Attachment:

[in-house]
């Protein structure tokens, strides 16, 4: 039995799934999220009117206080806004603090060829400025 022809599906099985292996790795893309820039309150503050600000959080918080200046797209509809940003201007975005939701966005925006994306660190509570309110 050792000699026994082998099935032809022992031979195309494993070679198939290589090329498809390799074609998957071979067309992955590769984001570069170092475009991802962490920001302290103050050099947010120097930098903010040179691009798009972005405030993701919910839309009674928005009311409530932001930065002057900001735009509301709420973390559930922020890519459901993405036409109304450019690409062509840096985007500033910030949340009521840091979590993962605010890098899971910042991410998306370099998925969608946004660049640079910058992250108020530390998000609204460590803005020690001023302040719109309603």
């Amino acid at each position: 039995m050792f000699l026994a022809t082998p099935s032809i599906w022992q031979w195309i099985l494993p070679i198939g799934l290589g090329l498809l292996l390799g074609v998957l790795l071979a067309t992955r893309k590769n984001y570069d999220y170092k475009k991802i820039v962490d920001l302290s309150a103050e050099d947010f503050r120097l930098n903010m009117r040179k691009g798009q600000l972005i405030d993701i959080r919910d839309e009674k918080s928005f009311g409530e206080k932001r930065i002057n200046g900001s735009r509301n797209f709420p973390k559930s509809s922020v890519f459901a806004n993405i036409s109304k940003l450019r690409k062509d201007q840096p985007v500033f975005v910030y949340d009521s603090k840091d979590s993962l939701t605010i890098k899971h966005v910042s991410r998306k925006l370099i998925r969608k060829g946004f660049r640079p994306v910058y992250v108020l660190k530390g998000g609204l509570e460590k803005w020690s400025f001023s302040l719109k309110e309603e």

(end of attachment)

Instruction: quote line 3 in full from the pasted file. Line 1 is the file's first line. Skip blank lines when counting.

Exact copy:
């Amino acid at each position: 039995m050792f000699l026994a022809t082998p099935s032809i599906w022992q031979w195309i099985l494993p070679i198939g799934l290589g090329l498809l292996l390799g074609v998957l790795l071979a067309t992955r893309k590769n984001y570069d999220y170092k475009k991802i820039v962490d920001l302290s309150a103050e050099d947010f503050r120097l930098n903010m009117r040179k691009g798009q600000l972005i405030d993701i959080r919910d839309e009674k918080s928005f009311g409530e206080k932001r930065i002057n200046g900001s735009r509301n797209f709420p973390k559930s509809s922020v890519f459901a806004n993405i036409s109304k940003l450019r690409k062509d201007q840096p985007v500033f975005v910030y949340d009521s603090k840091d979590s993962l939701t605010i890098k899971h966005v910042s991410r998306k925006l370099i998925r969608k060829g946004f660049r640079p994306v910058y992250v108020l660190k530390g998000g609204l509570e460590k803005w020690s400025f001023s302040l719109k309110e309603e």